to 'packaging'. It's as if the aero guys own the damn company and can do
whatever they want with every other facet of the car coming a distant second
(or third etc.)
Well, McLaren have already said they had to change their design to accomodate the Renault PU. With Honda they had some say on layout, with Renault they got told what the layout is.

So I think they've just been guilty of going very aggressive on aero. Which is maybe understandable because that's what they can control, and because with 3 teams using the same PU, aero becomes a differentiatior.

Some would say that it's better to have a fast but unreliable car, because it's easier to work on the reliability. This was a recurring theme with Lotus: The 25, the 33 and the 72 were all immediately fast but also fragile. Once Lotus got them running reliably they retained their speed and were irresistible.

In slightly more recent memory there was the Williams in 1991. It was very unreliable early on, and the team struggled with setting it up and with the automatic transmission. But Prost and Senna had both spotted it's potential in pre-season testing. Senna won the first four races but kept on warning McLaren that the Williams was going to be a threat. And he was right! When Williams got the gremlins out of that car, it started going very quickly and Senna saw his early lead start to shrink.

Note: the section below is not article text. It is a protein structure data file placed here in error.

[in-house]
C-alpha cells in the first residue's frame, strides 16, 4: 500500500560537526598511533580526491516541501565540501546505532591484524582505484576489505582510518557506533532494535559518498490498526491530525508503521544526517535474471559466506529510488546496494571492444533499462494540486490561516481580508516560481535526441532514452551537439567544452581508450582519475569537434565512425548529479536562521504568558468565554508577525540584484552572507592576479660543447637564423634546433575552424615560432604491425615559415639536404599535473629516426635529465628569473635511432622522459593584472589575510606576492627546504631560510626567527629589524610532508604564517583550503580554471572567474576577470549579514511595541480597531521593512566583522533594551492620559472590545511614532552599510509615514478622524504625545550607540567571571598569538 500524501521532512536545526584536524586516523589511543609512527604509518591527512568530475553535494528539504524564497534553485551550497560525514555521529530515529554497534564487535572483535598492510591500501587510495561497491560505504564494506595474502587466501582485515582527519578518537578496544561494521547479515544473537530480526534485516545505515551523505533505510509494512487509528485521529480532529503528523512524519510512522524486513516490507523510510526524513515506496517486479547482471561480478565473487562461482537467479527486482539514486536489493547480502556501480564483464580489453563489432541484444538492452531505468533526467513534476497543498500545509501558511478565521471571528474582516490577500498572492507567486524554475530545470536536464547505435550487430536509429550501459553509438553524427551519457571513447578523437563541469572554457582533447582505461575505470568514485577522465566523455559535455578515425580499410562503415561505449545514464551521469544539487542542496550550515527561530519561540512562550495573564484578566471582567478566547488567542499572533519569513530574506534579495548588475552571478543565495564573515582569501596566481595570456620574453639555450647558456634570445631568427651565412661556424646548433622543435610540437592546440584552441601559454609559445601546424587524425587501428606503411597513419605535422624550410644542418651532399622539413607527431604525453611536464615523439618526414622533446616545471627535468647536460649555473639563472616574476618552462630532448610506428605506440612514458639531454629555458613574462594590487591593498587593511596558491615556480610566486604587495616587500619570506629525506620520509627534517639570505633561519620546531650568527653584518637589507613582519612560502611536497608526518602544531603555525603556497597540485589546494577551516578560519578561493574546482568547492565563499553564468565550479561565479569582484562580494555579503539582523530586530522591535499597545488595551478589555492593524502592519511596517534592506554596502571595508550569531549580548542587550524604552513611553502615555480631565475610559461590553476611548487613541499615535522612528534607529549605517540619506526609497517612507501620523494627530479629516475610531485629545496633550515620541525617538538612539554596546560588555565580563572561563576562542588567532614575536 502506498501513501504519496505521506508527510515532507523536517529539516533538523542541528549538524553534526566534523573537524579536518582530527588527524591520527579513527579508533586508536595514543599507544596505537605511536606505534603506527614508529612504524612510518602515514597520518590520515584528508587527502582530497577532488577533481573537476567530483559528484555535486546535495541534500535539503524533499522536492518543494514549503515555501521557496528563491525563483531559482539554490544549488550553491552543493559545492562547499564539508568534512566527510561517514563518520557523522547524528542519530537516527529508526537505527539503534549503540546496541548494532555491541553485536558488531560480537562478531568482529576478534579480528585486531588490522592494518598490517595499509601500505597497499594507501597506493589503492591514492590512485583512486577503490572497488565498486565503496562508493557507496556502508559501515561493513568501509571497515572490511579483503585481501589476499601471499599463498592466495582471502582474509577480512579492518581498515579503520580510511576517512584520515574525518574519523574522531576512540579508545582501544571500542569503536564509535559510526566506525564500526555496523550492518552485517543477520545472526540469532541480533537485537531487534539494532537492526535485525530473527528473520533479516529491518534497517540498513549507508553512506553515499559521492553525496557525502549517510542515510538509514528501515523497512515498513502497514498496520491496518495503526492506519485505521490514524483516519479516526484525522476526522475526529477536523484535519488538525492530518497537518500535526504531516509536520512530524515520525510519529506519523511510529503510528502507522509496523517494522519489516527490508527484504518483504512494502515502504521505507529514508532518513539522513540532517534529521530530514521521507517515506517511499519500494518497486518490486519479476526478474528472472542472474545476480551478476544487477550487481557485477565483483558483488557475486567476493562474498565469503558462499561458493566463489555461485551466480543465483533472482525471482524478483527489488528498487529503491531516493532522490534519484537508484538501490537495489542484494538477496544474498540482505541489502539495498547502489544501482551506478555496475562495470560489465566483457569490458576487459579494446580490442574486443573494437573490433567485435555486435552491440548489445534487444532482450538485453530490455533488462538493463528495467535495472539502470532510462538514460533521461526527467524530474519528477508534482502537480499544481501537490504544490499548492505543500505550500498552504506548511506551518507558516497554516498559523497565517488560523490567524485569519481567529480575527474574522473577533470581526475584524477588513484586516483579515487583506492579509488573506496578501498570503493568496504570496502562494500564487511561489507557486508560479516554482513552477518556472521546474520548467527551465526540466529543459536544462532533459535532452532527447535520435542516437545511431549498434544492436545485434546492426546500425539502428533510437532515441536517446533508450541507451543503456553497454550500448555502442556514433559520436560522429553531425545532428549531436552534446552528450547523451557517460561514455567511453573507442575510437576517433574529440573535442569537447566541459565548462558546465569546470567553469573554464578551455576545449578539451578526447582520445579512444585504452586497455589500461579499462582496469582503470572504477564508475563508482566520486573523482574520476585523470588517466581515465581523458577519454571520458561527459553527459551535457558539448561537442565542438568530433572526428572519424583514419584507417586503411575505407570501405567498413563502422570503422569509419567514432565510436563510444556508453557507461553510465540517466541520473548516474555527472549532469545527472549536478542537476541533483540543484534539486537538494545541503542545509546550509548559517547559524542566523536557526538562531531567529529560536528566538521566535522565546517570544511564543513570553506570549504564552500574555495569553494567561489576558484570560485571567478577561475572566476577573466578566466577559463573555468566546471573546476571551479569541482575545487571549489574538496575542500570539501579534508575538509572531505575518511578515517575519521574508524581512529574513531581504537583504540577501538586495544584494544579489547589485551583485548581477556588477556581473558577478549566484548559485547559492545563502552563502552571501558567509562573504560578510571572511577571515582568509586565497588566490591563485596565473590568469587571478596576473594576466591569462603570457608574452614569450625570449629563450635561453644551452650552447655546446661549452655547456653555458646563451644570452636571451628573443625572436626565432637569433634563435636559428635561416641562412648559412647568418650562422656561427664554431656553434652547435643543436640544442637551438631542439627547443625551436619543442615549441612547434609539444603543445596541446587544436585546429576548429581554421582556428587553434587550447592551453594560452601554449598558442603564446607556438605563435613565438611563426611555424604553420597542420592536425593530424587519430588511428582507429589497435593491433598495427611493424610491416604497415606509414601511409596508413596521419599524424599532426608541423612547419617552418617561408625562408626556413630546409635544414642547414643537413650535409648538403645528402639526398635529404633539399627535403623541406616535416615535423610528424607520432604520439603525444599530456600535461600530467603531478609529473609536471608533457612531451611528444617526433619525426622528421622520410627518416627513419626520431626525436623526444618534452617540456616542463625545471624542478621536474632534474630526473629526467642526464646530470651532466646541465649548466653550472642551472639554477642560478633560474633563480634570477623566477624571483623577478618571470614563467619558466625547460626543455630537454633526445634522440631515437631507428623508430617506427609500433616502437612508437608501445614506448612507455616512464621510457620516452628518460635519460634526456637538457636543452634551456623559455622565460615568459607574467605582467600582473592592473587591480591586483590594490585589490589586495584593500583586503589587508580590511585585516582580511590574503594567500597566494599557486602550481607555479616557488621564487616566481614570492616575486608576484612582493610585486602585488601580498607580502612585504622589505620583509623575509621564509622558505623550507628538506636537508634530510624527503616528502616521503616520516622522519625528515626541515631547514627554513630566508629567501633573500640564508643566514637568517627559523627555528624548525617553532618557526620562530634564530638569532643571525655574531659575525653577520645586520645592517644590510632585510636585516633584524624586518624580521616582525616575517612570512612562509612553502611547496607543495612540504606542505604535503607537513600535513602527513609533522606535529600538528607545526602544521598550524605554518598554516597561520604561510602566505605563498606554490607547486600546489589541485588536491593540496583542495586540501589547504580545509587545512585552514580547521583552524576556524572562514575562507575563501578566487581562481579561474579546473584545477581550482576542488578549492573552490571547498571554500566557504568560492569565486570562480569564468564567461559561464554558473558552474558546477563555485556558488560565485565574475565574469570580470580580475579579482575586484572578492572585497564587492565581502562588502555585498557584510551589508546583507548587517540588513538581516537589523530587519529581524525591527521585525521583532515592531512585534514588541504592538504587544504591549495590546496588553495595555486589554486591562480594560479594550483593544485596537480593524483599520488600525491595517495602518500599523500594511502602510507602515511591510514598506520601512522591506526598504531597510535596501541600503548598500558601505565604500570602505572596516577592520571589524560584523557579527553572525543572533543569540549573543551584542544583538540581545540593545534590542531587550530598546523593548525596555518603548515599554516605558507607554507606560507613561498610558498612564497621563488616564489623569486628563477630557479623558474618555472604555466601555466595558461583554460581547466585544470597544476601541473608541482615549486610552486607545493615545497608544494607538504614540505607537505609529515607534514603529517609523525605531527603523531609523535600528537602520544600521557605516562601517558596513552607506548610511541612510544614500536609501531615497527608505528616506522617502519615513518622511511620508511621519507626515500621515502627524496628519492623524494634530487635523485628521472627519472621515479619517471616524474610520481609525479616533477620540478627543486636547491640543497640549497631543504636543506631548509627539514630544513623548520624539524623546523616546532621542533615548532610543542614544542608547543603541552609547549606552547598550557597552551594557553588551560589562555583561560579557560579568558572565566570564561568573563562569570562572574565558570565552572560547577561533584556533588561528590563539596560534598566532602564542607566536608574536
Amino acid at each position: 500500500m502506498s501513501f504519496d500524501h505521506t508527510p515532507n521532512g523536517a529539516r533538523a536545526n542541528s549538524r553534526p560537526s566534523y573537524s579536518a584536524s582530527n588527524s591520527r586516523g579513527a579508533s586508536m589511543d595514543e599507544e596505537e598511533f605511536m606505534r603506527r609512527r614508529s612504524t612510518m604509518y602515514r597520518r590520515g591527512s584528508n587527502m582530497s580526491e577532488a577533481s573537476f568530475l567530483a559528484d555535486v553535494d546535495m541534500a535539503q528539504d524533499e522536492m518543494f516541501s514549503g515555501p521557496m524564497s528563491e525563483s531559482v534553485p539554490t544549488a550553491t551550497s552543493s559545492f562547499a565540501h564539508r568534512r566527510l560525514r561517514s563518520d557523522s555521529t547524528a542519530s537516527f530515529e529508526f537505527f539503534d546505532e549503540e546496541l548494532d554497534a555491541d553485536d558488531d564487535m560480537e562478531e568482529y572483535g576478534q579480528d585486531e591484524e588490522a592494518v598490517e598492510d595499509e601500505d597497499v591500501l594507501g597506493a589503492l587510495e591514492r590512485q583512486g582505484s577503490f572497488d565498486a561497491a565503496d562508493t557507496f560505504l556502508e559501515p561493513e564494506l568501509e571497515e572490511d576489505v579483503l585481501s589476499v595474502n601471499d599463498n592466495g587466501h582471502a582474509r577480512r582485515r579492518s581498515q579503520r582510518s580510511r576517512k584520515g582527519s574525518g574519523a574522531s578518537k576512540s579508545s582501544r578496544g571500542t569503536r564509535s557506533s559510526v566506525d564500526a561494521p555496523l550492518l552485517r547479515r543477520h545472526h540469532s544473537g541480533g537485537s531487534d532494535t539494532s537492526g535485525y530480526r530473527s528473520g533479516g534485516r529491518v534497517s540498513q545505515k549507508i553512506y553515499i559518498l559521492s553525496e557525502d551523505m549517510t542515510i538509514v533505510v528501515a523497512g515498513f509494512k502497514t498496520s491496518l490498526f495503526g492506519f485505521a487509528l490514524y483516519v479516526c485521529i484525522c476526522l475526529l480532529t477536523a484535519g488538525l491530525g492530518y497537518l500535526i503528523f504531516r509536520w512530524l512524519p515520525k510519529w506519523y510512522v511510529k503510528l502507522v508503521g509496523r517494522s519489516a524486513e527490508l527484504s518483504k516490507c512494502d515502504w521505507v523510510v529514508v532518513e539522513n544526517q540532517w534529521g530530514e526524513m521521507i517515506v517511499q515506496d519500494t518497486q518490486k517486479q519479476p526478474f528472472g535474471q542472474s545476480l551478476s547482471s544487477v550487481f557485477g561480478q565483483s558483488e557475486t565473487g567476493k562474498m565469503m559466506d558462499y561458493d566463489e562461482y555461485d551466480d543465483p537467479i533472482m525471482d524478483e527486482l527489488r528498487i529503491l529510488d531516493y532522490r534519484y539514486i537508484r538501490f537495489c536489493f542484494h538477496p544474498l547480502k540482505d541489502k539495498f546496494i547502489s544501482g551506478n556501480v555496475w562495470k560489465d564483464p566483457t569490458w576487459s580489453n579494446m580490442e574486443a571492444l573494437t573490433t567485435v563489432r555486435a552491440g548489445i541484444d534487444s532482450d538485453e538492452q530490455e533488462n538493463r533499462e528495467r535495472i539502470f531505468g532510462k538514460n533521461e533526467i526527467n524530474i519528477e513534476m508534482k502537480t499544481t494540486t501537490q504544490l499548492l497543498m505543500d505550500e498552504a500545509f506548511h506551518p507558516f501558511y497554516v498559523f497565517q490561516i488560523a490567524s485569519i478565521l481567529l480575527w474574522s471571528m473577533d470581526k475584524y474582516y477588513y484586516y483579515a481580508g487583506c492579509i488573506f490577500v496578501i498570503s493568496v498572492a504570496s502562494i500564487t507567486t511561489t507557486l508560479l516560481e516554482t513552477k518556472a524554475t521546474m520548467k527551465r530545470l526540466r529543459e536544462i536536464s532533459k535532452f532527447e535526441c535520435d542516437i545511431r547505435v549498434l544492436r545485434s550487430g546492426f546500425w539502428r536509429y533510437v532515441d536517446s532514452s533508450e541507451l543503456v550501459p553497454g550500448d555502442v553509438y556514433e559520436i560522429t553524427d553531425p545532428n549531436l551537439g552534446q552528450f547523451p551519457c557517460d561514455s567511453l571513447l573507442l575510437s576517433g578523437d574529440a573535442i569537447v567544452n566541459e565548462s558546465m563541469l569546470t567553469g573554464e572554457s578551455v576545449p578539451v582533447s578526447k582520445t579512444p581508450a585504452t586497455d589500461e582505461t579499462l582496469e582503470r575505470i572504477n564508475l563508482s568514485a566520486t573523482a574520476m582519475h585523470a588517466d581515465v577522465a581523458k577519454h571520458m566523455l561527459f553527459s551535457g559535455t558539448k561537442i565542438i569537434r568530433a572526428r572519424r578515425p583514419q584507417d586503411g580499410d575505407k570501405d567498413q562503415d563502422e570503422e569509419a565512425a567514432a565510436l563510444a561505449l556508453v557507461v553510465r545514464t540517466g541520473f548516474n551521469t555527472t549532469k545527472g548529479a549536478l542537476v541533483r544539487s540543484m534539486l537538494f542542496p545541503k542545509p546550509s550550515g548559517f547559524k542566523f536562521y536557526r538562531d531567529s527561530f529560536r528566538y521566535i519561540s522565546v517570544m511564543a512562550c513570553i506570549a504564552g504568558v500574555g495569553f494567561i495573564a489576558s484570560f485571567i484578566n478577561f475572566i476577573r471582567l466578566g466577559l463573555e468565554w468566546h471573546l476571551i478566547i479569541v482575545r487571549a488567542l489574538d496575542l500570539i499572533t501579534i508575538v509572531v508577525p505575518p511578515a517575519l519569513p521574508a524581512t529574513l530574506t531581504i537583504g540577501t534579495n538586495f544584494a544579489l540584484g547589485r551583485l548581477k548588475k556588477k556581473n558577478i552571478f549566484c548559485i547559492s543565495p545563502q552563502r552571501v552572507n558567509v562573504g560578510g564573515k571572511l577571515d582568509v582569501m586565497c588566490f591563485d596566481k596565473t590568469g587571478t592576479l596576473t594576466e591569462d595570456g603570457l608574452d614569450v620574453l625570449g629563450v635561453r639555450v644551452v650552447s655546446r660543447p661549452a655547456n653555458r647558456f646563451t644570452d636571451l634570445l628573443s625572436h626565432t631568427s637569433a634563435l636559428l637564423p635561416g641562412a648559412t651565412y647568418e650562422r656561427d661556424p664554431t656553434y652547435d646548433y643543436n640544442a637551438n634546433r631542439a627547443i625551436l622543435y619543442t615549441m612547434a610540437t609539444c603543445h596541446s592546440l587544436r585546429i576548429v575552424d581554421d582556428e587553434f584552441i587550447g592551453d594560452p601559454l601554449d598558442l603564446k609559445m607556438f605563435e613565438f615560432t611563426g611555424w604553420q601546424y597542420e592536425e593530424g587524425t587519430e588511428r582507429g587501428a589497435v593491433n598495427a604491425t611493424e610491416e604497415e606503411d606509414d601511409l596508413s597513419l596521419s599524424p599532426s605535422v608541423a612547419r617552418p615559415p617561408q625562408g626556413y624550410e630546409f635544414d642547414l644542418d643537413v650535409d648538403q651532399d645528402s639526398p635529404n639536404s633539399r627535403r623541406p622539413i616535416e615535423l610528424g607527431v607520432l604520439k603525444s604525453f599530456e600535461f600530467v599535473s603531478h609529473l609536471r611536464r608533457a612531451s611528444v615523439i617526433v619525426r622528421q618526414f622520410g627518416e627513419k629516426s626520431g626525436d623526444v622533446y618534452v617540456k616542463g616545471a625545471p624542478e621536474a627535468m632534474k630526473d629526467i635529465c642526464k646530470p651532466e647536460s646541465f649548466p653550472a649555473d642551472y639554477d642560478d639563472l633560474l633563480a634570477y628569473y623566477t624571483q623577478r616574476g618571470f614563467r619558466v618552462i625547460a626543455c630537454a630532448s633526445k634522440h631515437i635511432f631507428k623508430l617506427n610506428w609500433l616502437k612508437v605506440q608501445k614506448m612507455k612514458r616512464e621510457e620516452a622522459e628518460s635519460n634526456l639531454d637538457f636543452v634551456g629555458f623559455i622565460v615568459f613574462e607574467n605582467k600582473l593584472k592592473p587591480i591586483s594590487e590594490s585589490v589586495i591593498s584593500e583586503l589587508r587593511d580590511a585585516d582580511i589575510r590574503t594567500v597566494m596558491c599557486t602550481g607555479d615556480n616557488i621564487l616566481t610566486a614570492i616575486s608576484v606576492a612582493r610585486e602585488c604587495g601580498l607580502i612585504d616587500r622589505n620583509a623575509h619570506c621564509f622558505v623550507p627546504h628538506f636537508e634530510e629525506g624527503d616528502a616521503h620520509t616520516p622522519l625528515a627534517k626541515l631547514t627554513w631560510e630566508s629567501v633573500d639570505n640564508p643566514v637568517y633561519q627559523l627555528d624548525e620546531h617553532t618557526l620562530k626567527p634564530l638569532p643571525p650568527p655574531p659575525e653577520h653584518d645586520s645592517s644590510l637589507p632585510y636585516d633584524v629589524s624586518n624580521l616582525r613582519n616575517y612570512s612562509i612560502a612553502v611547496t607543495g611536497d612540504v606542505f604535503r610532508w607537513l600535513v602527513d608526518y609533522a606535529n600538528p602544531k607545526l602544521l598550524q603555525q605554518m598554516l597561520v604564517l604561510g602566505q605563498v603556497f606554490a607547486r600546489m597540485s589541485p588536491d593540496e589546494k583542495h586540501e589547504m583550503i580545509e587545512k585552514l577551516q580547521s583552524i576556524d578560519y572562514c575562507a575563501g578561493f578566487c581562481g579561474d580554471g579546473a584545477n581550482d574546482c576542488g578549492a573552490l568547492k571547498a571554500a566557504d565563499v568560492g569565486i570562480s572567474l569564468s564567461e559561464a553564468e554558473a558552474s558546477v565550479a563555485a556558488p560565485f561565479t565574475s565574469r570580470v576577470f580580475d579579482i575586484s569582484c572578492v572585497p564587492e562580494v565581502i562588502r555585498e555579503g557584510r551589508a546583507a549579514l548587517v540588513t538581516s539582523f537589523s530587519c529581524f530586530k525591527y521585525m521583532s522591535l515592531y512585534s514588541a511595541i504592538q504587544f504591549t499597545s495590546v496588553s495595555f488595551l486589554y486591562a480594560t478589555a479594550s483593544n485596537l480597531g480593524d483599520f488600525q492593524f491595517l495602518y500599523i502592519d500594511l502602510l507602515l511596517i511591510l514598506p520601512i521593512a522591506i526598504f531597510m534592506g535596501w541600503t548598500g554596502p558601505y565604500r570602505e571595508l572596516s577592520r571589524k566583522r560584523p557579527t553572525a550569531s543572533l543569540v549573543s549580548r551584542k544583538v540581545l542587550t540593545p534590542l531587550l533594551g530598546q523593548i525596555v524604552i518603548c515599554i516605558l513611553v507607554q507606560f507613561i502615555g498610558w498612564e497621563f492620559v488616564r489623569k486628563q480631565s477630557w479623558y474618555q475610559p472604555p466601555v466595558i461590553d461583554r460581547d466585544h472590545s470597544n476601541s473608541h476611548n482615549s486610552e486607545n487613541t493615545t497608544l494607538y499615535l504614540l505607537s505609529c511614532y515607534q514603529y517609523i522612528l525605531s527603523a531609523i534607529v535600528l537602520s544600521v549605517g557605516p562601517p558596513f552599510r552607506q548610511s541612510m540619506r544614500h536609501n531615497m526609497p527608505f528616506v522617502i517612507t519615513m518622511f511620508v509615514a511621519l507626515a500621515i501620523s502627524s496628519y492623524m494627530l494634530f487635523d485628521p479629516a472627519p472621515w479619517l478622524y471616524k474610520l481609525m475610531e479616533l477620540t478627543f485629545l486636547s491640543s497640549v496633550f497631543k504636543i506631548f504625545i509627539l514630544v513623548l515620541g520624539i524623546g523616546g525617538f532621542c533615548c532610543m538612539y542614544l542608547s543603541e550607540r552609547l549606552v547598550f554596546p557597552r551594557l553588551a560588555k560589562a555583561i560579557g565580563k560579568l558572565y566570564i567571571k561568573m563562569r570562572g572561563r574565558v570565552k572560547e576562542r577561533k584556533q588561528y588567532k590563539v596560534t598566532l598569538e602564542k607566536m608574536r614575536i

So a car may be fragile early on and then start doing well. We will see.
Post by ~misfit~
McLaren *are* good at aero. I commented several days ago that the car looks
fast, that rear suspension is the talk of the pit lane and half of the teams
have adopted slots in the front wing hangers for 2018 after McLaren
pioneered them last year. However it's no use being great at *one aspect* of
building a Formula 1 car. Having great aero is no good if it's at the
expense of packaging the PU and hence reliability.
Yes. And that was the reason that McLaren went for the Honda deal initially. They understood that Brawn's concept of a well integrated car was something they could never have whilst Merc were designing PUs for Merc and telling all the customers that this is the way it is. So if they had a bespoke PU, they could strive for that integration again.

Ironically, this is what they have now abandoned. They are back in take it or leave it territory.